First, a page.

We’re big fans of Crooked Media around here. You might have read this post way back when (Jesus, that was only January?), but we’ve kept track of what the Pod Save America boys have been up to from time to time. And with their expanded hosts and show formats, there should be something for everyone. Or at least for everyone who wants their podcast politically driven with a liberal bent.
But I’m mostly not here to talk about the ever-growing Crooked Media empire. Rather, I’d like to talk about the most recent Pod Save America guest Sen. Cory Booker, and the value of unrelenting optimism. In the episode “Tweet Your Feelings” which dropped Monday at about 5:30 Eastern Time (bang up job on planning that out, Jons and Co.), Booker does what he has come to be known for: putting us all to shame with his unwavering positivity. The last forty minutes or so is an interview with Booker, where he attempts to interject data-driven solutions to problems, practical policy changes, an unshakable understanding of our interconnectedness, and some basic civility and compassion into the political discussion.
Which should really piss me off. I’ve argued in favor of optimism during our current destructive political climate, but I usually draw the line when it comes to being, shall we say, kind to political adversaries. Because often there is a genuine harm attached to the political beliefs that people on the other side of the aisle hold. There might be some economic policies upon which a conservative and I can disagree, and I don’t believe that is a reflection of their ethics. But when the Republican party attempts to kick 20 million people off of their insurance to provide tax breaks to billionaires, I get angry. When they insist that some marriages are valid and others aren’t because they don’t view certain people as humans, I get angry. When they insist that there isn’t a systemic issue of racism and violence against people of color and we just need to teach specific communities to respect the police and learn self-reliance, I want to burn the whole thing down and (maybe) start over.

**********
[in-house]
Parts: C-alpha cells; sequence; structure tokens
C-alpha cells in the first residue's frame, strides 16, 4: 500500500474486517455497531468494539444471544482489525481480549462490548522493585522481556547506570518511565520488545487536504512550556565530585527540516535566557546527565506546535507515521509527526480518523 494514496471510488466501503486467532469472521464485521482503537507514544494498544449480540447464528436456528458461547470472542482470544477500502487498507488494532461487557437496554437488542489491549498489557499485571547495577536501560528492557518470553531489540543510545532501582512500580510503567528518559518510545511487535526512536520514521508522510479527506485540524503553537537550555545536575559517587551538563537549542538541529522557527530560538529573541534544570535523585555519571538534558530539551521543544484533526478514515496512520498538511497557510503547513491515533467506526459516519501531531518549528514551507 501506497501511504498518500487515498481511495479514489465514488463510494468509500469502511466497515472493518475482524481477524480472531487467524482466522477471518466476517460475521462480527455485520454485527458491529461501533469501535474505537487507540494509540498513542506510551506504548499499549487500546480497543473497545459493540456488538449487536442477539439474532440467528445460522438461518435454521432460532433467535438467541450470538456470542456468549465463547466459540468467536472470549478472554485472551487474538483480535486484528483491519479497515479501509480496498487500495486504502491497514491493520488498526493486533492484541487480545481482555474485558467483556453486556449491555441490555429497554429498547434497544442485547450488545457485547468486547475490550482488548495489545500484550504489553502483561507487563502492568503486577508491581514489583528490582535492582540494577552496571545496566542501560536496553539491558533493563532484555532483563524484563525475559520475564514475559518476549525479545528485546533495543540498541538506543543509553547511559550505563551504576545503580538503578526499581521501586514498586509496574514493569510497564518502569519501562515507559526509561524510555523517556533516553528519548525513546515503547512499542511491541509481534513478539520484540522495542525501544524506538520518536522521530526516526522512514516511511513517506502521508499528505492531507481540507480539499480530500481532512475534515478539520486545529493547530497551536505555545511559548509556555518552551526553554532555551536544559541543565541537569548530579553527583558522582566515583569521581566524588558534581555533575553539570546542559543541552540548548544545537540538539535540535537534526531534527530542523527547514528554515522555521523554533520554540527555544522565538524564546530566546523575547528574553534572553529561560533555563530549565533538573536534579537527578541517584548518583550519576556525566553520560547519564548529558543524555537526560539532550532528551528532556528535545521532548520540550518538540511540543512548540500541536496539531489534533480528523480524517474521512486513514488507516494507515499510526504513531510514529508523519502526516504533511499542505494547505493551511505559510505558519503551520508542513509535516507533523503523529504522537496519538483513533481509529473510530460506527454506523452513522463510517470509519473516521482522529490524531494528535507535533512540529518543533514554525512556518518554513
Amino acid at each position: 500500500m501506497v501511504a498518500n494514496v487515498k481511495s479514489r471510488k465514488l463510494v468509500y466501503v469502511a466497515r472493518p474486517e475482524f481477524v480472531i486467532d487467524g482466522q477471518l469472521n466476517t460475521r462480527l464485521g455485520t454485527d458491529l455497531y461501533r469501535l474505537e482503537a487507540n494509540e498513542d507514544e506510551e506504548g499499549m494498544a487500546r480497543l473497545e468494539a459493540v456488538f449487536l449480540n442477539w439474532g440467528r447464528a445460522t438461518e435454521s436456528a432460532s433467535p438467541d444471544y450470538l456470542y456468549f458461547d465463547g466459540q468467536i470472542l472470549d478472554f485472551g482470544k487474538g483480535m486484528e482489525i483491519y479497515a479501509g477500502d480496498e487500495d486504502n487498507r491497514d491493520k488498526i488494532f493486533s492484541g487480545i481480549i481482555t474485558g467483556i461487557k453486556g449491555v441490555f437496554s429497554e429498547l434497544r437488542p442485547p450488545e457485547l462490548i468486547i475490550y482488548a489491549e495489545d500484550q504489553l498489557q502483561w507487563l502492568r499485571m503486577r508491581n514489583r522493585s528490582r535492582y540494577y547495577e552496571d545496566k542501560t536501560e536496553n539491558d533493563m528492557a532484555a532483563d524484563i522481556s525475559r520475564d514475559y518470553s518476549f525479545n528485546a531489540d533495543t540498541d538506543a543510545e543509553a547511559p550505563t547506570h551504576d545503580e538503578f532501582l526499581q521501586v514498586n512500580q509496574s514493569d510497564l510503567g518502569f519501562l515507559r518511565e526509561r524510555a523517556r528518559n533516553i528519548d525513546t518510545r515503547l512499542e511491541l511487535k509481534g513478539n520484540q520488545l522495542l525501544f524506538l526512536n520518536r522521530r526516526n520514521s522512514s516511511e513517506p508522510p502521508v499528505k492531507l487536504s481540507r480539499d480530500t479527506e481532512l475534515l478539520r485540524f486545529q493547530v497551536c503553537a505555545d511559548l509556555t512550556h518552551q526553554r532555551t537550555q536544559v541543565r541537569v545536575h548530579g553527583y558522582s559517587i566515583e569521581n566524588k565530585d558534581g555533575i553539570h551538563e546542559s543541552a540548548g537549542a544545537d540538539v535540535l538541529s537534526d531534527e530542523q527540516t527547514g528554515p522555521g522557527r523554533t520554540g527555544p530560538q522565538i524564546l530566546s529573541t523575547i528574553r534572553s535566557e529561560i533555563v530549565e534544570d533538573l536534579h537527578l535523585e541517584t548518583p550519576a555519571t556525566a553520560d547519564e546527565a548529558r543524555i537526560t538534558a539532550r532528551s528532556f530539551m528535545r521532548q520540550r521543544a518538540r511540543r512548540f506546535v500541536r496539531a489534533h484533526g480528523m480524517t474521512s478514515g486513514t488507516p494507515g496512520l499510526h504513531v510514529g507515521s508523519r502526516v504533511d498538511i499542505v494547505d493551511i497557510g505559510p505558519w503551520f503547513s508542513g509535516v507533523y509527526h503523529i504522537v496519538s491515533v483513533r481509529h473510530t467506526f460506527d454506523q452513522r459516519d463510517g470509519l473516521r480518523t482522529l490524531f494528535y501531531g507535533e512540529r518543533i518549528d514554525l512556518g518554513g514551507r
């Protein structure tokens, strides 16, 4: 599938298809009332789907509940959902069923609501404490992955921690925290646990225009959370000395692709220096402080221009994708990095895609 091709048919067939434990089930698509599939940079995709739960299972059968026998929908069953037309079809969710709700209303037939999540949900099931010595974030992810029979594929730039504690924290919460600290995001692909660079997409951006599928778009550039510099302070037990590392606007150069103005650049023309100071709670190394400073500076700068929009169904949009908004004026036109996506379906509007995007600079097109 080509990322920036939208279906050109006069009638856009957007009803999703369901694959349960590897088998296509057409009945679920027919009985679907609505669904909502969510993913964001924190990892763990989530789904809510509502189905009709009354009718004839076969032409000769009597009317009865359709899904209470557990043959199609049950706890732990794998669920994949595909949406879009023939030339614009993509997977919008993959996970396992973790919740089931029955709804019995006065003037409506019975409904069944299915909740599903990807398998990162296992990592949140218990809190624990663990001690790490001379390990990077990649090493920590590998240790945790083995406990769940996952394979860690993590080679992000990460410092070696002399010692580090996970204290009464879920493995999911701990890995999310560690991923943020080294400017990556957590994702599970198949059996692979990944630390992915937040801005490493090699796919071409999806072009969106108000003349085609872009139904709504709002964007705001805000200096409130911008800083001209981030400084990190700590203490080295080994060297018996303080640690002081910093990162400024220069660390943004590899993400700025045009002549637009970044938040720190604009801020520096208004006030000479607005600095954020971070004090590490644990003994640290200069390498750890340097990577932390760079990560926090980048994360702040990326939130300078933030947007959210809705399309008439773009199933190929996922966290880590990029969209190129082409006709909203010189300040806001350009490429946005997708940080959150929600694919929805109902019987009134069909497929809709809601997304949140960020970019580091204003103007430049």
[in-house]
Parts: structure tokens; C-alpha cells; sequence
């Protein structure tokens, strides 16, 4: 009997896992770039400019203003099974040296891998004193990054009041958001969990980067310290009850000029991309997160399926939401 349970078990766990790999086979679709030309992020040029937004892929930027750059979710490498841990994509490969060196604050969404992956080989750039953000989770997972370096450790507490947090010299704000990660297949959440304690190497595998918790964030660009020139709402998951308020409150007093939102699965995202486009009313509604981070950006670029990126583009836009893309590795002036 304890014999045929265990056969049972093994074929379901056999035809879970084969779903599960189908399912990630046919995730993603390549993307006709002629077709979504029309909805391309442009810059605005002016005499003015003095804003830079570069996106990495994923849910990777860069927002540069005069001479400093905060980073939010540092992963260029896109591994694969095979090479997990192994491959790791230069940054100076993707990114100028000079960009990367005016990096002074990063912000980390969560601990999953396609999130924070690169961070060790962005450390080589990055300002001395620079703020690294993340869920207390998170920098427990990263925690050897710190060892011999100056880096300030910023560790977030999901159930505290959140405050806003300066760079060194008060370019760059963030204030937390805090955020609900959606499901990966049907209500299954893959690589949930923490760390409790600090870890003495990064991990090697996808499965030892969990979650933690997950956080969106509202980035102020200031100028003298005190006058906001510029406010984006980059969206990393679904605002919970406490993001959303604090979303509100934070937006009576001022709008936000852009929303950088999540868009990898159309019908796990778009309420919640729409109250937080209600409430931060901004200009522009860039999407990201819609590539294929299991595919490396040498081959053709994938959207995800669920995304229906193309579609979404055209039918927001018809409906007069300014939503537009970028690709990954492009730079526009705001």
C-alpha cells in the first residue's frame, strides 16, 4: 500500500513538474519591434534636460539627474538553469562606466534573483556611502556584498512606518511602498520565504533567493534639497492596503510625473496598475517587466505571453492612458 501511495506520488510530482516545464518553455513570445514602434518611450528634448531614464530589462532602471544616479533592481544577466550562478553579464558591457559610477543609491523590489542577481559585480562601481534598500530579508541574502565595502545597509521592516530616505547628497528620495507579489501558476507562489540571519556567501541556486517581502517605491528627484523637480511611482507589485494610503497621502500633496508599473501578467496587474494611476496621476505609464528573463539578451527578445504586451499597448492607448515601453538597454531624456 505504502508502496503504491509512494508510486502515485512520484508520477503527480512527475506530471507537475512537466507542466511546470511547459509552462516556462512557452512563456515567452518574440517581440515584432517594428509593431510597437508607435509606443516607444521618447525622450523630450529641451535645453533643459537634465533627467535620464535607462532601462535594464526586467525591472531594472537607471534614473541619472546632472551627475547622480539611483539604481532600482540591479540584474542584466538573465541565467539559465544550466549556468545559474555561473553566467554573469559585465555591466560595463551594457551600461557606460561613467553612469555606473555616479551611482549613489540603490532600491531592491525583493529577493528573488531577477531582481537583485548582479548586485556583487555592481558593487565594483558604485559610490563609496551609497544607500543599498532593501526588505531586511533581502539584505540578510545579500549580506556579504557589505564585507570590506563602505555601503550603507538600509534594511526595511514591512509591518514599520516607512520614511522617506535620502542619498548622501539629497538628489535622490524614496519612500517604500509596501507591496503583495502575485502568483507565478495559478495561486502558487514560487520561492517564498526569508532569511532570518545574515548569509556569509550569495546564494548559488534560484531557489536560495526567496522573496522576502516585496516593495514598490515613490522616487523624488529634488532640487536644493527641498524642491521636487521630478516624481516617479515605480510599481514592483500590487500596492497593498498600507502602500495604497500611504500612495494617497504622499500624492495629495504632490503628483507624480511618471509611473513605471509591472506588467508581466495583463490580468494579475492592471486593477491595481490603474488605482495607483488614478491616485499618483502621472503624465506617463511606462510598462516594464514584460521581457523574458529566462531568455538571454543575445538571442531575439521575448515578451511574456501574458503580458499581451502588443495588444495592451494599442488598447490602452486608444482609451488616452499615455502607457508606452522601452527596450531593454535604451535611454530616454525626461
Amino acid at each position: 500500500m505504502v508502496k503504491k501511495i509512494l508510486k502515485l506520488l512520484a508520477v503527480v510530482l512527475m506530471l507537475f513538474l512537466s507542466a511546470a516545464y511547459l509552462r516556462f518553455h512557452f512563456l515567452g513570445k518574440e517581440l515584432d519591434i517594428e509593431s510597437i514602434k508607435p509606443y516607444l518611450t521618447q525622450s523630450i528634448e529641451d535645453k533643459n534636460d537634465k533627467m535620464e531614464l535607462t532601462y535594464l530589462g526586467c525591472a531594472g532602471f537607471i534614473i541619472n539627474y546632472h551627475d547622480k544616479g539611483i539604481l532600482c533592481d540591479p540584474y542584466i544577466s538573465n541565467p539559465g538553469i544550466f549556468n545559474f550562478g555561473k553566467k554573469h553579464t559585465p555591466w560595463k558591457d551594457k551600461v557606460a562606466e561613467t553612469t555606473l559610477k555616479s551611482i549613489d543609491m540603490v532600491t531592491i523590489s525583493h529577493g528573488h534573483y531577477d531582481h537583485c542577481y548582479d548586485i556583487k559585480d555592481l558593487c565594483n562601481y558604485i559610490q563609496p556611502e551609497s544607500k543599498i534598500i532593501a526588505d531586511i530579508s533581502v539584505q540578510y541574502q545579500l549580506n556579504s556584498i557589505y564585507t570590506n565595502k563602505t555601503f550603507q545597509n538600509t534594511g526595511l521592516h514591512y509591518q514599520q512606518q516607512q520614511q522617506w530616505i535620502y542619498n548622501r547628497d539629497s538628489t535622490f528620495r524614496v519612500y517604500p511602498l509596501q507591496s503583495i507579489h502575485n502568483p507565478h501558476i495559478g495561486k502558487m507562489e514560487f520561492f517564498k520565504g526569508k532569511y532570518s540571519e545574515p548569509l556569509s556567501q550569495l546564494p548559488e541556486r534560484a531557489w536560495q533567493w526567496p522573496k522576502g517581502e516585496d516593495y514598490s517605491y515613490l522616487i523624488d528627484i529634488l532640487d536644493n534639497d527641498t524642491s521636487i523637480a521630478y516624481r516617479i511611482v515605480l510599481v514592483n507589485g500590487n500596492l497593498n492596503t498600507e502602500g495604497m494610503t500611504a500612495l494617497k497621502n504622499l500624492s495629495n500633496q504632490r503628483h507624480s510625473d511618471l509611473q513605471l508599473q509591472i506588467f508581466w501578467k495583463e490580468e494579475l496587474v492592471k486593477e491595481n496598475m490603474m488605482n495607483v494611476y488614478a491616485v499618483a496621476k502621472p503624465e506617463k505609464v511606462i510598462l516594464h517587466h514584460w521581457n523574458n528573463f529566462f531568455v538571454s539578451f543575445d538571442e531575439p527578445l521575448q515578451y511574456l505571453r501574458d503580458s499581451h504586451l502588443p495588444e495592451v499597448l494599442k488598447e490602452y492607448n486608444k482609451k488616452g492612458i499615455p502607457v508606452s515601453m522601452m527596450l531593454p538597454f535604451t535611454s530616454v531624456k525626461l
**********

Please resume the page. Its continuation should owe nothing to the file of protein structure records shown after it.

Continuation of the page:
And mostly I want to inflict pain. I want to be cruel and cutting to people I believe are inflicting harm on others. Because it feels good goddamnit. There is no high as blissful as the perfect insult delivered to a person you feel has wronged you. If we could bottle that, the opioid crisis would be over. Unfortunately for me, Sen. Booker advises against doing exactly that because of things like “not being effective at making changes” and “the need to work with others to accomplish our goals” and “basic human decency.”
It’s infuriatingly effective. If you don’t have time to listen to the whole thing, I’d highly recommend listening to at least the last fifteen minutes. Tommy Vietor asks how we stay positive in the face of the overwhelming horribleness that is our current political system, and Booker launches into a twelve minute treatise on the power of individuals to make changes and the need to not allow the fight to corrupt us. He includes a personal anecdote that I don’t want to spoil, but suffice to say, it got very dusty in my car immediately after he’d finished telling it. Specifically this line:
Love leaped geography and leaped time to affect generations yet unborn. I am here because Americans whose names I don’t know put dollar bills in collections plates. Americans I don’t know and can’t name stood on a bridge for one act of protest. One act of protest changed hearts and lives. That’s the power of love. Don’t let Donald Trump turn you into something that you’re not. Don’t let hate make you hateful. Don’t let darkness make you dark.
Ugh. And as if that weren’t enough, he didn’t argue just in favor of not going dark, but in actually, firmly believing that love and belief in the humanity of our fellow citizen will save us.
As King and Gandhi, who defeated some of the most powerful forces on Earth, will have shown us is that love, if we are bold and sacrificing and willing to give it all, love ultimately will win the day. And we as a country will get out of this period, and get back on the road to justice.
Son of a come on! In this current political age, with the current sitting president and the always present despair that is Mitch McConnell, Cory Booker might have actually done the impossible. That bastard made me a believer.